Preliminary Senate education budget: 2.3 percent cutby Dara Kam | March 17th, 2011
The Senate’s preliminary allocation for education spending is a 2.3 percent drop from last year’s, far less than Gov. Rick Scott’s proposed 10 percent and the House’s initial 7.7 percent cuts.
Senate Pre-K-12 Education Budget Committee Chairman David Simmons, R-Altamonte Springs, cautioned the committee that today’s figures – a $155.67 drop from last year’s $6,813.14 per-pupil spending – are just a starting point.
“It is subject to change. It is the kind of thing we’re going to have to hope that we can maintain but understand, and I cannot emphasize enough, that these are preliminary numbers,” Simmons said.
Under the Senate plan, public schools could fare even better, Simmons said, by adding back the $554 million in federal funds districts were supposed to have stashed and savings from changes in the state’s pension plan by requiring school district employees to contribute to their retirement.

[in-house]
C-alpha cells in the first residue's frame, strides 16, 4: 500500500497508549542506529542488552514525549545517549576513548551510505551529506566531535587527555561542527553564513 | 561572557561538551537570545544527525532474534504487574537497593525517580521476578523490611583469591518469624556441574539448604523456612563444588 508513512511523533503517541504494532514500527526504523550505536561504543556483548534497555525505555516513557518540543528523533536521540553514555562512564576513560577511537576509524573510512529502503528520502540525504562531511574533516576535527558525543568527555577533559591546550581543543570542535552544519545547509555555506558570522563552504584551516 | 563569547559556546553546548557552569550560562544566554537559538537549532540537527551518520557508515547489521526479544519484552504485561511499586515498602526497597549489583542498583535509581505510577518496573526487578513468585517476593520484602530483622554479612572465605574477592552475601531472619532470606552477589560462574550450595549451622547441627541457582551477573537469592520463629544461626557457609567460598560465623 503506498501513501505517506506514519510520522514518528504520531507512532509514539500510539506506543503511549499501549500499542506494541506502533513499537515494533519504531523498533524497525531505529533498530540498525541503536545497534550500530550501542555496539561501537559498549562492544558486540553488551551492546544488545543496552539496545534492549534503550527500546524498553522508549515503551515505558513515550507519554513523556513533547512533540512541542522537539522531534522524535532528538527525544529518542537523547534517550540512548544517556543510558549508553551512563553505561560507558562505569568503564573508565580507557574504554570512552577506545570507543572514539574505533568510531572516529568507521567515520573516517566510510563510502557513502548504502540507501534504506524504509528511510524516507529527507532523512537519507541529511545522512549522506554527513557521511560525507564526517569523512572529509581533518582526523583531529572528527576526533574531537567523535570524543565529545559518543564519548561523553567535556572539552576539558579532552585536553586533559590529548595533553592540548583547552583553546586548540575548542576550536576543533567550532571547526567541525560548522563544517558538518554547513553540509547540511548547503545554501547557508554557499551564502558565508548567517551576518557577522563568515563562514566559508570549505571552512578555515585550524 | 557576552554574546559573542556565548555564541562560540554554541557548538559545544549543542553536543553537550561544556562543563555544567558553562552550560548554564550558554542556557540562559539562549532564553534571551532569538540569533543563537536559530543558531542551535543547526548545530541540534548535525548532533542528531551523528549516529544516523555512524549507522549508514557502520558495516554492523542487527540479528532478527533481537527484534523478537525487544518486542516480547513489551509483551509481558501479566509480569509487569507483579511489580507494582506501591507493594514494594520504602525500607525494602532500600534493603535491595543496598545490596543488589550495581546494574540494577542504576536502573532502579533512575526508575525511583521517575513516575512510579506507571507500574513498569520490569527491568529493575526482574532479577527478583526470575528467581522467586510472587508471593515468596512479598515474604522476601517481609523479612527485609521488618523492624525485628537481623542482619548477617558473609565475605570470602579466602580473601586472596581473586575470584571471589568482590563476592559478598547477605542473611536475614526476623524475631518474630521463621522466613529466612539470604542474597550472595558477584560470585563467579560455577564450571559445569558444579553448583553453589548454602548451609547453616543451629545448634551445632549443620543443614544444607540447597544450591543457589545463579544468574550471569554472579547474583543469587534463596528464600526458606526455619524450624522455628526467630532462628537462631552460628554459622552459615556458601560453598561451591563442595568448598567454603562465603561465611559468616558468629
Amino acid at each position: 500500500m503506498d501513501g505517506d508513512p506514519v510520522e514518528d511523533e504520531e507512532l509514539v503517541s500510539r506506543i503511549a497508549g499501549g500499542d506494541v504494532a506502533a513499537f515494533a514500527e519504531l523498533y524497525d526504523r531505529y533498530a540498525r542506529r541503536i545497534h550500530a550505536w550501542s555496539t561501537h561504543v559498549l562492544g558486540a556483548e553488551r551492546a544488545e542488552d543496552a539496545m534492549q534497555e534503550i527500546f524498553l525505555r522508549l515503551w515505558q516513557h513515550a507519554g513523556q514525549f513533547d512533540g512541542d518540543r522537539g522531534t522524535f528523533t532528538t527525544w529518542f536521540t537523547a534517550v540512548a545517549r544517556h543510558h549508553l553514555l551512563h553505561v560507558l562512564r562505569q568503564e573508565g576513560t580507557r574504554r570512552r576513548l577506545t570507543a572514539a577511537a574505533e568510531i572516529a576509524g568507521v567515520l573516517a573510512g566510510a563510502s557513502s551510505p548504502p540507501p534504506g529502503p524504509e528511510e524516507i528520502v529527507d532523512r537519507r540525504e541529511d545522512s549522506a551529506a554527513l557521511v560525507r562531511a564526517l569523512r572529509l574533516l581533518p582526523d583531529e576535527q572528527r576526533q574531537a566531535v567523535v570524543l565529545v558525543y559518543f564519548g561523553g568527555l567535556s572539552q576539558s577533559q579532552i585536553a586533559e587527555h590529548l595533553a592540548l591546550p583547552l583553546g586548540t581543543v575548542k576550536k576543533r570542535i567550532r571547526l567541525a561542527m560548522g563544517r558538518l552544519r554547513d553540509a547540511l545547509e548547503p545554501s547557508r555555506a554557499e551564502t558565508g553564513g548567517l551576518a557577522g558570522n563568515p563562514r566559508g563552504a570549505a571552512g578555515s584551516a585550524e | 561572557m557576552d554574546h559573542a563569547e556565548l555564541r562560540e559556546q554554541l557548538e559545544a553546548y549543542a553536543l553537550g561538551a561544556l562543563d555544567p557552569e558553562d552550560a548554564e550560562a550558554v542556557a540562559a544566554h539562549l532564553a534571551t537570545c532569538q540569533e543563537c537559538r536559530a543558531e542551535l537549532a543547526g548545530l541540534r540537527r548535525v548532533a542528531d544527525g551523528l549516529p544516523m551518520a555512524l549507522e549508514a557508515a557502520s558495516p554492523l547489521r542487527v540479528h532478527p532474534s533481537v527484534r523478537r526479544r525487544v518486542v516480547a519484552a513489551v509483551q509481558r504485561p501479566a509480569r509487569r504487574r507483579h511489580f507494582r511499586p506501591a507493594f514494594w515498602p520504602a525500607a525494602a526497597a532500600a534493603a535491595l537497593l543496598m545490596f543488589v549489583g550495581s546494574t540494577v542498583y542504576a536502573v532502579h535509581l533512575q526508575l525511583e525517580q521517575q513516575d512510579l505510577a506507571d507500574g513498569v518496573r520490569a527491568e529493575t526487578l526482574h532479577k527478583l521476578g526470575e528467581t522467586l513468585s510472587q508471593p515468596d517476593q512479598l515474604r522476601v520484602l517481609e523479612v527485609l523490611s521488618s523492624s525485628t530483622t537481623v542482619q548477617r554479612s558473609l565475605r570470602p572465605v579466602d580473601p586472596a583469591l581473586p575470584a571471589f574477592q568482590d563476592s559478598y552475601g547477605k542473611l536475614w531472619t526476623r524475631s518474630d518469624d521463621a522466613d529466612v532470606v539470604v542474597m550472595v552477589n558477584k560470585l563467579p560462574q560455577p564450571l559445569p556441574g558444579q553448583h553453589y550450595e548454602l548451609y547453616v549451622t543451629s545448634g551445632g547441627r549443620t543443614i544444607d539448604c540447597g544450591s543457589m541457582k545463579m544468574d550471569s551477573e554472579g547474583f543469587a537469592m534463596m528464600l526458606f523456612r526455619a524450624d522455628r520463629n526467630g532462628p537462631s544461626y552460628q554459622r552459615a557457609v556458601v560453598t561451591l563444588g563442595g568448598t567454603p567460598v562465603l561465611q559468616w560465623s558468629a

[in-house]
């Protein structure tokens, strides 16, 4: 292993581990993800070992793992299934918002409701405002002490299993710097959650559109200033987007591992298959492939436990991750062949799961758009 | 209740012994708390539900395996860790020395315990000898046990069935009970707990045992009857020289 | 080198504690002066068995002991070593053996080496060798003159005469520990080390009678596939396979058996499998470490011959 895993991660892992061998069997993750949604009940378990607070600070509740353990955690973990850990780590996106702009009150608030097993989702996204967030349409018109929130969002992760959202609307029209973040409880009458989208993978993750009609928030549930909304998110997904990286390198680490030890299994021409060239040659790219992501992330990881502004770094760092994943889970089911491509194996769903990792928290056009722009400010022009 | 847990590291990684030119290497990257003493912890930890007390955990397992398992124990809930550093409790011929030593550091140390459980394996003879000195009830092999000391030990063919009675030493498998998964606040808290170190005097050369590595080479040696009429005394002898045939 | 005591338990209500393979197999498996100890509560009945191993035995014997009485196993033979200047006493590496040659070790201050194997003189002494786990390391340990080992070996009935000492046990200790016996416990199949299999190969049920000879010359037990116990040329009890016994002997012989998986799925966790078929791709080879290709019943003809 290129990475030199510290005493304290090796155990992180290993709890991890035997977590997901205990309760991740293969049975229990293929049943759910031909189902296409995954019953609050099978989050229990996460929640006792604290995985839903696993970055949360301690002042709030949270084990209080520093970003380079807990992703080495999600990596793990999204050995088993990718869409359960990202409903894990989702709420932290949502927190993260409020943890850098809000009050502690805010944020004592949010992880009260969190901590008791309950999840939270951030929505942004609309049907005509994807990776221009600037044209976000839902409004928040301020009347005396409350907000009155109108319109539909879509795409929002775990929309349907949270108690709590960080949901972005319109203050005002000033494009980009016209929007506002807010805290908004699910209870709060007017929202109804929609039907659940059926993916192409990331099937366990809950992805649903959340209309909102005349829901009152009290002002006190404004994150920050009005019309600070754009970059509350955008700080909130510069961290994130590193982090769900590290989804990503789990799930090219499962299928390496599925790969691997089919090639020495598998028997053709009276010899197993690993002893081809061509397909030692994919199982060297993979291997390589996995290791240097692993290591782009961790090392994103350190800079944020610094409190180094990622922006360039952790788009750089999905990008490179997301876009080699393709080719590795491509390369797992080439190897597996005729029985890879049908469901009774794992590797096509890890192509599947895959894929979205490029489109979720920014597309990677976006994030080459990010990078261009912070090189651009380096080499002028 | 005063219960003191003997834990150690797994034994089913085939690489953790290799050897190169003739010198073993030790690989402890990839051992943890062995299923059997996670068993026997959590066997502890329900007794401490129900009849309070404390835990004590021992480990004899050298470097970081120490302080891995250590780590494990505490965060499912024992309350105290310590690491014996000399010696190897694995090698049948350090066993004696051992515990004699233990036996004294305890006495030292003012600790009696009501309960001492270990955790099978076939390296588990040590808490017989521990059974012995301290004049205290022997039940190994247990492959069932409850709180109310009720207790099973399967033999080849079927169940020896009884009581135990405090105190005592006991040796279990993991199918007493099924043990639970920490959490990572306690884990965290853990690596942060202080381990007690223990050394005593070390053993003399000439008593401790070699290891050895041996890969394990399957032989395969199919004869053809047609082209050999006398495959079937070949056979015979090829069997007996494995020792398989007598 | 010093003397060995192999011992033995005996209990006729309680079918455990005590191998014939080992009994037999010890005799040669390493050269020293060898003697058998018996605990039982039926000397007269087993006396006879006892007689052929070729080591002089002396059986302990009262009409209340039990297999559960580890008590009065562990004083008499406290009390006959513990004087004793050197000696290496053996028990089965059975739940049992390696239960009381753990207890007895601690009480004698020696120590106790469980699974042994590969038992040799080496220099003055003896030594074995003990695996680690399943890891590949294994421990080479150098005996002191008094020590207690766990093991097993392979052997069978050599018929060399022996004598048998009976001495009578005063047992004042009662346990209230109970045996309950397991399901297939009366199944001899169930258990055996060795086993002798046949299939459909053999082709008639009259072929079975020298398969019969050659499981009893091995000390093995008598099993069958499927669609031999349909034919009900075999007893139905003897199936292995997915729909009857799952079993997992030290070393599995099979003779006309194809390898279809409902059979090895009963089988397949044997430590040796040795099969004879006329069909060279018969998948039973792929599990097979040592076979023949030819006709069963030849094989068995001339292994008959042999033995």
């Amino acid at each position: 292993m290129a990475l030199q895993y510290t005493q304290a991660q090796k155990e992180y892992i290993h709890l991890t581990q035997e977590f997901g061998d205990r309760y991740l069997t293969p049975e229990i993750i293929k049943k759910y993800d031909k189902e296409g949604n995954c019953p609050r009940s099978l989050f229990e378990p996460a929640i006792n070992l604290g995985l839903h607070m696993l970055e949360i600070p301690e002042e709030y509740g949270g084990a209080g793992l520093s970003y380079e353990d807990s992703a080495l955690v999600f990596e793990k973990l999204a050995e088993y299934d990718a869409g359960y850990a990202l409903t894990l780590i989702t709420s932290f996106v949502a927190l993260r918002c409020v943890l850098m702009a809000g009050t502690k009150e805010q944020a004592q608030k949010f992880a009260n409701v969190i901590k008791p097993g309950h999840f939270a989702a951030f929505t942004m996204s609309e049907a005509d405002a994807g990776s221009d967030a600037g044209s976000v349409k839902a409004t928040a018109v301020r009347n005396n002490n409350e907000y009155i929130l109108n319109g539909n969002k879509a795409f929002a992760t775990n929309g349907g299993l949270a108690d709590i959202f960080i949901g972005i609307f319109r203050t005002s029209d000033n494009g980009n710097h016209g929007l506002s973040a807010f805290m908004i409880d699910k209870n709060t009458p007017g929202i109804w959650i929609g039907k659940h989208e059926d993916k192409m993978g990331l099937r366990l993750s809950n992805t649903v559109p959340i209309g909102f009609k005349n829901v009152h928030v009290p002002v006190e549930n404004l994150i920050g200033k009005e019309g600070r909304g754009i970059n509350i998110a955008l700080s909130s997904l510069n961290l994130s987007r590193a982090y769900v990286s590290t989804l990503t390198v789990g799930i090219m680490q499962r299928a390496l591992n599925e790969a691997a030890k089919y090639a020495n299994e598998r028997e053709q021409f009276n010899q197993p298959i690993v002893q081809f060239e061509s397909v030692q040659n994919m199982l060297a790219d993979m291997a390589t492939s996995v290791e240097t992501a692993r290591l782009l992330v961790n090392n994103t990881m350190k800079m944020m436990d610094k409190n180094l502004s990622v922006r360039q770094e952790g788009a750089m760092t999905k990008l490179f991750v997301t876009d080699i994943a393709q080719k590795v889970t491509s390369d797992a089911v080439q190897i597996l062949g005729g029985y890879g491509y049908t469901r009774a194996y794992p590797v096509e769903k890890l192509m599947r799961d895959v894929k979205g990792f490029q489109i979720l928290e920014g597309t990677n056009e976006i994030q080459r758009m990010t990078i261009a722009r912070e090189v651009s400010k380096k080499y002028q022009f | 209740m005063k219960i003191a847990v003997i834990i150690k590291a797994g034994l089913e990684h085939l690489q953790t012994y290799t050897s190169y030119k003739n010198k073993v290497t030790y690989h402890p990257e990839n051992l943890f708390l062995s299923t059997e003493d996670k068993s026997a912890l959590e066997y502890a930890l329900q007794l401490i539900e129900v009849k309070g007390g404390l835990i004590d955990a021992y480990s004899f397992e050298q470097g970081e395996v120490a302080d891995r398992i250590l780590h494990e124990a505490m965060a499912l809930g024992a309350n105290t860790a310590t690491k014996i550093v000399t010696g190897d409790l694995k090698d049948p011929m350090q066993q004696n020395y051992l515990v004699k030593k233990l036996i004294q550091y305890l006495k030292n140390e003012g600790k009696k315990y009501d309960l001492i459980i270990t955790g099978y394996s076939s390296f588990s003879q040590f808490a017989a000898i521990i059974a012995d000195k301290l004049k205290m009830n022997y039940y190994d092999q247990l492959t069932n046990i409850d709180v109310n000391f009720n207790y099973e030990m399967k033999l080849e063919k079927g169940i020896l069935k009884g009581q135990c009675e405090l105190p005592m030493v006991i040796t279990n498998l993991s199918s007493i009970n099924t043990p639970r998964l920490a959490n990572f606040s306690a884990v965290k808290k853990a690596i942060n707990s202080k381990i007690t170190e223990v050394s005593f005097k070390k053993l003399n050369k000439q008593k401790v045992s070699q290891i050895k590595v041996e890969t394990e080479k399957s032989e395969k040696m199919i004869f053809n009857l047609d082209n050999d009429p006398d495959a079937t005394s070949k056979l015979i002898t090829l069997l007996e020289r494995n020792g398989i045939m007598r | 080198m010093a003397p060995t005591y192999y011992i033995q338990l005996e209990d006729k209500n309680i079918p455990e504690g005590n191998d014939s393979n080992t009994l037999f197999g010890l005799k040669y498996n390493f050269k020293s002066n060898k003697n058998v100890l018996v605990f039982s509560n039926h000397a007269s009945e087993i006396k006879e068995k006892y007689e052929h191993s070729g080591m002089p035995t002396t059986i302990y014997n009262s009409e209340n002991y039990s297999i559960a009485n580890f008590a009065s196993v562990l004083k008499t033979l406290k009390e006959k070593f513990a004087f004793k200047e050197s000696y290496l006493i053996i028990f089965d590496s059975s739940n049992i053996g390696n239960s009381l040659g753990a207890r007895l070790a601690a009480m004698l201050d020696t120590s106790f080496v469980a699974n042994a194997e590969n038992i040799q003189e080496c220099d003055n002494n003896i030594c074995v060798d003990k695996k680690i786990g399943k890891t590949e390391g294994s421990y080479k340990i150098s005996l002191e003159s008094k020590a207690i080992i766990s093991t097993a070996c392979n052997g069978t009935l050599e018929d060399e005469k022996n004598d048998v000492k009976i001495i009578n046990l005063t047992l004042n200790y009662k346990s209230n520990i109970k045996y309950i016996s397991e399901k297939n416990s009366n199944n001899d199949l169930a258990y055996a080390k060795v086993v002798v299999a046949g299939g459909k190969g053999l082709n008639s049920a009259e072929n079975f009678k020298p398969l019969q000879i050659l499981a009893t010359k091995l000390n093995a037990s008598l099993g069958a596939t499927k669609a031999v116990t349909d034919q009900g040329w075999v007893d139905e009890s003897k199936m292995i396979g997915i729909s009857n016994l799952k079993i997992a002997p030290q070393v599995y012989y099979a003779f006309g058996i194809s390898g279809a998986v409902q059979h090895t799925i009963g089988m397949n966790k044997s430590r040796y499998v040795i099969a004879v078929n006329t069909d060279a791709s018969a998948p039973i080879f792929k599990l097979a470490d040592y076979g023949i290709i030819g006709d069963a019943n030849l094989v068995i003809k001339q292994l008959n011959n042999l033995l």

“Roughly level funding for the Senate proposal – that is under these economic circumstances a significant statement as to the belief int he importance in the investment in education by Senate President Haridopolos and Sen. Alexander,” the senate budget chief, Simmons said.
Public broadcasting could get a 20.7 percent reduction, about $350,000 down from last year’s $7.5 million.
The drop in education spending comes in part from the loss of nearly $1 billion in one-time federal funds and a decrease in property tax collections. But budget chief J.D. Alexander, R-Lake Wales, added back in more than $750 million from the state’s general revenue fund to make up the difference.
Lawmakers are facing at least a $3.62 billion budget deficit. State economists meet tomorrow to give an update on just how fall state revenues have fallen.